Wednesday, November 15, 2017

VSTest.Console.exe TestContext.WriteLine messages

I had a situation today where I needed to run some automated tests (written using the Visual Studio UnitTest framework) on an Azure App Service Web App (to reduce latency to the test database, which is an Azure SQL Database).

My first step was to get VSTest.Console.exe (and its dependencies) into the Web App. I am using Visual Studio 2017, so I zipped this entire folder:

C:\Program Files (x86)\Microsoft Visual Studio\2017\Enterprise\Common7\IDE\CommonExtensions\Microsoft\TestWindow

Using Kudu/SCM, I created D:/home/vstest and uploaded/unzipped the file.

Next I copied up my *.runSettings file and my test assembly (with dependencies). With all of the necessary files in place, I ran this command line (also via Kudu/SCM) based on the documented command line options for VSTest.Console.exe:

D:/home/vstest/vstest.console.exe D:/home/product/EQuIS/Application/bin/EarthSoft.EQuIS.dll /Settings:D:/home/_Test/sql.runSettings /Tests:LoadEddPerformanceTest 

That seemed to work fine - except that it would not show me my TestContext.WriteLine messages. Within the test code itself, I was using TestContext.WriteLine to output some timing information.

After much trial and error, I finally found the undocumented "/Diag:{filename}" option. That option will output a lot of detailed information into the given filename, including the TestContext.WriteLine messages:

D:/home/vstest/vstest.console.exe D:/home/product/EQuIS/Application/bin/EarthSoft.EQuIS.dll /Settings:D:/home/_Test/sql.runSettings /Tests:LoadEddPerformanceTest /Diag:D:/home/TestResults/output.log

Thursday, July 27, 2017

Visual Studio Windows Form Designer Freezes

If a Windows Form includes third-party controls, Visual Studio 2015 may freeze when trying to close the designer tab (or the application itself). The only way to get around it, is to kill the Visual Studio process, then delete the *.suo file. It used to be that the *.suo file was stored in the folder as the solution file. However, the *.suo file may be stored in a subfolder:


If you delete the .suo file in the subfolder, then no tabs will open automatically when you open the solution in Visual Studio.

Tuesday, May 31, 2016

Windows Limited Connectivity (WLAN and LAN)

I was doing some work on a Windows 8.1 laptop for a friend. One of the problems was the WiFi did not work, and he also wanted to upgrade to Windows 10. It would "connect" to the network, but DHCP failed and the machine was never assigned an IP address. The connection was labeled as "Limited" or "Unidentified Network" (depending on where you looked) and the WiFi icon in the task bar had the yellow exclamation point overlay. The same issue (limited connectivity) happened with Ethernet (after plugging in a Cat5 cable).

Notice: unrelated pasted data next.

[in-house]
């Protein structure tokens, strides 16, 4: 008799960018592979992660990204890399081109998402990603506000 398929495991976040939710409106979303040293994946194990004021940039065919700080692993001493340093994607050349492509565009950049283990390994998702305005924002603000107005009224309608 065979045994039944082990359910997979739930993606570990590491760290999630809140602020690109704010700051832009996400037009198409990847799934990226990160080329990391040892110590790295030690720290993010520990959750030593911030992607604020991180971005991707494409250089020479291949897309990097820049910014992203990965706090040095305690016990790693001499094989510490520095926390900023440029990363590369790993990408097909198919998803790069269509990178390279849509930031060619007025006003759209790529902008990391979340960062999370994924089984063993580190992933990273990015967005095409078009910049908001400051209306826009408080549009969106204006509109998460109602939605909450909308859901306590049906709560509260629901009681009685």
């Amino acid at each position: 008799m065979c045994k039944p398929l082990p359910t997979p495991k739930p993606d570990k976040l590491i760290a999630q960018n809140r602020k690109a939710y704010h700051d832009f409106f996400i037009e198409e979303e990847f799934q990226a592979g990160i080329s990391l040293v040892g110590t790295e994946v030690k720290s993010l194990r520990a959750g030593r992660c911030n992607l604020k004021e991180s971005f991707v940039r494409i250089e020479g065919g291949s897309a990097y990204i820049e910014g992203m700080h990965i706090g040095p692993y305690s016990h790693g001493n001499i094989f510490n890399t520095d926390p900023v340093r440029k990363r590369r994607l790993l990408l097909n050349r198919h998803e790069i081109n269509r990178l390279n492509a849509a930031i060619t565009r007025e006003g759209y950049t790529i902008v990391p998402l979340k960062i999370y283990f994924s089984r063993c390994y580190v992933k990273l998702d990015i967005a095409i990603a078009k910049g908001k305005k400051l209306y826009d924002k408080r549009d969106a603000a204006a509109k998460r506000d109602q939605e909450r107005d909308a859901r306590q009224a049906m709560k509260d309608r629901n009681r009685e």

I proceeded in the following order:
  • Uninstall Norton Security (subscription had expired, no longer needed)
  • I already had the Windows 10 installation files on a thumb drive, so I went ahead and did the upgrade to Windows 10 (hoping that would magically fix the connectivity issue)
After installing Windows 10, the connectivity issue persisted for both WiFi (WLAN) and Ethernet (LAN). I spent quite a while searching for solutions online and trying various driver configurations. I tried disabling DHCP and assigning an IP address manually. I tried various netsh commands. Nothing seemed to work and I was running out of ideas. I prayed for some divine help (from the omnipotent IT Guy - aka Heavenly Father). I kept trying various things and nothing worked, and I kept praying for help. I finally had the idea inspiration to disable Windows Firewall. And it came to pass ... that the issue was resolved.

Something in Windows Firewall was preventing network connectivity. Just to be certain, I enabled Windows Firewall ... and it broke again. I did not want to leave Windows Firewall off permanently (not a good idea, particular for a laptop that will be used on public networks). From Control Panel's Windows Firewall section, I clicked the "Restore Defaults" link to restore Windows Firewall to its original, default settings. After that, WiFi worked just fine (with Windows Firewall enabled). I cannot say for certain what Windows Firewall settings were causing the problem - but I can confirm that disabling Windows Firewall, and subsequently restoring the default settings, resolved the issue.

I am grateful for the divine inspiration that helped me get this issue resolved.